Hurricane Norbert

It seemed incomprehensible that Santa Ana winds whipped through the canyons and once again turned parched hillsides into conflagrations. I was sitting in the path of a Hurricane Norbert, and rain fell from the sky in buckets.

Category 4 Hurricane Norbert heads towards Baja California

Category 4 Hurricane Norbert heads towards Baja California

Norbert had his origins off the southern coast of Mexico as a loosely formed tropical depression, and slowly grew as it ambled toward the coast of Baja at a leisurely 7 to 10 knots. To the great surprise of those who predict the course and strength of these storms, Norbert went from a Category 1 to a 4 on the Safir-Simpson scale. NOAA called it a very dangerous storm with sustained winds of 135 miles per hour with higher gusts.

Steve and I had driven south on a resupply trip, as we like to call them. Boat parts, shower mats, curtain rods, special foods, DVDs, books, a case of wine, and meds for a friend filled the Hummer as she made her way down Baja 1. When we left, there was a possibility that the storm would veer westward and spin down in the cooler waters of the Pacific.

For Steve, the trip was a quick turn-around. We had scheduled a fundraiser for Cheryl Kinsman at our home Saturday afternoon, and he needed to return. With another quick look at the weather, we kissed goodbye. He told me to be safe, that he loved me (always good to get that last “love” piece in the conversation), and that he’d pick me up Tuesday at LAX.

Dark clouds began to obscure the sky late that afternoon, but Norbert was moving slowly, already downgraded to a Category 3 — winds sustained at 115 mph. We had finished all preparations. I had enough water for at least a month, ample canned and dried foods, flashlights, extra batteries, a satellite phone fully charged, as well as a marine VHF radio and a car filled with gas (thank you, Steve). The front patio was closed off with plywood and all furniture had been moved inside.

Still, Norbert lingered, his long spiral arms spinning above the water, his well-defined eye staring into and out of his center.

Saturday morning, my neighbors Al and Barbara Jordan planned a “Bloody Mary Hurricane Breakfast.” Val (of Laguna history — Iverson’s 76 station at the north end of town — of course no longer there) and her husband, Barry Wilkerson, showed up on their quad. Next-door neighbor Jeanne and I drove the one long block to ensure we wouldn’t get drenched on our return.

The storm was predicted to come ashore at around 1 p.m. It would hit the Pacific coastline first and then have to cross the Sierra Gigantica. While still a Category 2 storm, the factors of coming from the west and moving over the land mass would further reduce Norbert’s punch.

We sat in Bab’s kitchen sharing storm stories and watching the sky grow darker. Al’s boat mechanic was in the garage working on some bearings. Barry pulled out a photo of the 314-pound tuna he had just caught on a fishing trip in Puerto Vallarta. It was a normal morning — except for the unspoken nervousness of what was to come.

It started to pour. Not just drops, but buckets. The courtyard quickly filled with water from the first squall line as we sat down to a breakfast of fried/poached eggs, tortillas, beans and melon.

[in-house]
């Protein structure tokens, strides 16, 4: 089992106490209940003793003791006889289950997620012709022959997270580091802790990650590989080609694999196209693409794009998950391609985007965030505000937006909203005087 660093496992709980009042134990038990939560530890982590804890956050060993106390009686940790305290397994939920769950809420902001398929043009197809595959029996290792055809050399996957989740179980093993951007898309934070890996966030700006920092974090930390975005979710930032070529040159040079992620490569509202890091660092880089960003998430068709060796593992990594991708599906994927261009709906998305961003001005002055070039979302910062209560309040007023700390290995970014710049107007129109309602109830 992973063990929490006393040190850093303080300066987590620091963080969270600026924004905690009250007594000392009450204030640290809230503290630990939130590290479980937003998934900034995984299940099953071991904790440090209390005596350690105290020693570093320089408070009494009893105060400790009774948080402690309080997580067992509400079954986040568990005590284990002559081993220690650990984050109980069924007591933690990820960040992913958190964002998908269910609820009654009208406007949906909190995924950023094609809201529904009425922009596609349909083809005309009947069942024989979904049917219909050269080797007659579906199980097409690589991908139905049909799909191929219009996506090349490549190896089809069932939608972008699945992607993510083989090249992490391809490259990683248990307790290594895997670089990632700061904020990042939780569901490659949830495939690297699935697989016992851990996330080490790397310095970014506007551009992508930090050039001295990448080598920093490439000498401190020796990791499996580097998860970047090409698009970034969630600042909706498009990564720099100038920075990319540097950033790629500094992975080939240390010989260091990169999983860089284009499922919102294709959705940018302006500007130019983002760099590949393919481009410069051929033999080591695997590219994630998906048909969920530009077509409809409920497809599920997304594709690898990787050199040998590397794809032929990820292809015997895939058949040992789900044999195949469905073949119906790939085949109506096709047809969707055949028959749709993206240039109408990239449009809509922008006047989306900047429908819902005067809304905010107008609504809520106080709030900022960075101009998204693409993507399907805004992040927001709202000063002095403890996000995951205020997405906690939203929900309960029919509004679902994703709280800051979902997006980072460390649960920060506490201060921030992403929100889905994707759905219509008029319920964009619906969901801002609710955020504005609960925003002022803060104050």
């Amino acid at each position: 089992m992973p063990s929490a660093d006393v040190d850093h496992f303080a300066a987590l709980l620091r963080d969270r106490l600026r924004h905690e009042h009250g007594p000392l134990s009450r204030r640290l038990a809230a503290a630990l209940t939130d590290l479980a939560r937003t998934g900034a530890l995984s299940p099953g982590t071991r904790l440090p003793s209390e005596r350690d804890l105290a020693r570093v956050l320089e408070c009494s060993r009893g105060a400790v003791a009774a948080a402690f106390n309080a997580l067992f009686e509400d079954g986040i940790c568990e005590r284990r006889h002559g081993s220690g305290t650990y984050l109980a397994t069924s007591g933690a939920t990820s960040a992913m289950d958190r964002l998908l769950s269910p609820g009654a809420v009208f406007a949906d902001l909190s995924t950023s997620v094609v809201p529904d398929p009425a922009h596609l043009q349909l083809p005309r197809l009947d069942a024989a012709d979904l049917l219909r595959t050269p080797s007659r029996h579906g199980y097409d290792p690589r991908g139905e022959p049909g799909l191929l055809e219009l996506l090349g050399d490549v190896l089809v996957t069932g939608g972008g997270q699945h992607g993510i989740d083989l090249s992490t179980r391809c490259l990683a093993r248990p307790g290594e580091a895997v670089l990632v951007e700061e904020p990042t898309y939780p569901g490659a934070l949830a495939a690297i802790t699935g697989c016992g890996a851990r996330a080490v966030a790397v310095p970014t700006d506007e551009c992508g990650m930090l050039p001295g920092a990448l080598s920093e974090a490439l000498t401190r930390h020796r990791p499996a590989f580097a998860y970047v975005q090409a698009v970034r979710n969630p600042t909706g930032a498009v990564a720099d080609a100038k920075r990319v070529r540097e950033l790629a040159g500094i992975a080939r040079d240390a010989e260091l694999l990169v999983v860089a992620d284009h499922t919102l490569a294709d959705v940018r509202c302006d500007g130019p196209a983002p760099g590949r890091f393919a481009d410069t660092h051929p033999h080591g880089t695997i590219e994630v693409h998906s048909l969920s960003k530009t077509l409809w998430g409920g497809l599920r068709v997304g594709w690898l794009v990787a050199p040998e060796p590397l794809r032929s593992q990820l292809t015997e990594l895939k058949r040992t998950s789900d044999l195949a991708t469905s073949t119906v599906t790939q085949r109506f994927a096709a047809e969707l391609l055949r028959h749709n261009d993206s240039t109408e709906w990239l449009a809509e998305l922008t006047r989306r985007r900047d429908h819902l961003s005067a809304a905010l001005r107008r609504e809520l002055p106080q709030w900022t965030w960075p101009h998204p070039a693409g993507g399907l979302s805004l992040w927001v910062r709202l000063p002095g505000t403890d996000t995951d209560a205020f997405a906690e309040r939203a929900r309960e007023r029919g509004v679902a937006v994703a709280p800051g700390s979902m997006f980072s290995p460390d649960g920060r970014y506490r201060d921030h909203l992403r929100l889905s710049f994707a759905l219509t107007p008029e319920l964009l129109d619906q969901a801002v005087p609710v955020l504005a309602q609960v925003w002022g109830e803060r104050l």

We ate, cleared the table, and with a short break in the rain, all the guests headed for their respective homes. I had planned to finish a book and — if I had power — watch a movie between running in and out to check on the house and the storm.

Wind whipped Sea of Cortez

Wind whipped Sea of Cortez

The winds picked up around 2 p.m. and blew steady until the next morning. I would guess the steady blow around 50 mph with higher gusts. Certainly not what was forecast, oddly disappointing, while simultaneously being a great relief. We kept power, although the water was cut (common in storms at our end of town), and so I was able to send Steve photographs and e-mail blow-by-blow stories of the storm.

Around 3 a.m. the seas had gone totally wild. Waves built and crashed on the outside sandbar and everywhere the water looked angry. The storm surge mixed with a high tide pushed the water over my patio, depositing ripped cactus arms, sea stones and dead fish tangled with broken branches and bits of trash.

The road into our ’hood was again given back to the arroyo as water from the mountains raced toward the sea.

Earlier, a young Mexican had driven onto the compacted dirt as it began to flash. The road gave way under his car and tumbled it on its side. He opened the door and was washed into the churning river. Friends tried to throw him a line, but he was unable to catch it and was sent into the storm. Tuesday, the police force combed the beach for his body, but as yet, no trace of him has been found.

Storms come and storms go. This one was gentle, by standards — no great damage to the city, but the loss of even one life is a tragedy.

Here, the mountains burn, and occasionally the earth rolls. We are not so almighty powerful as we would like to believe. Storms on the outside tend to echo what happens on the inside. We find our fears, we stare them down, and then we clean up afterward.

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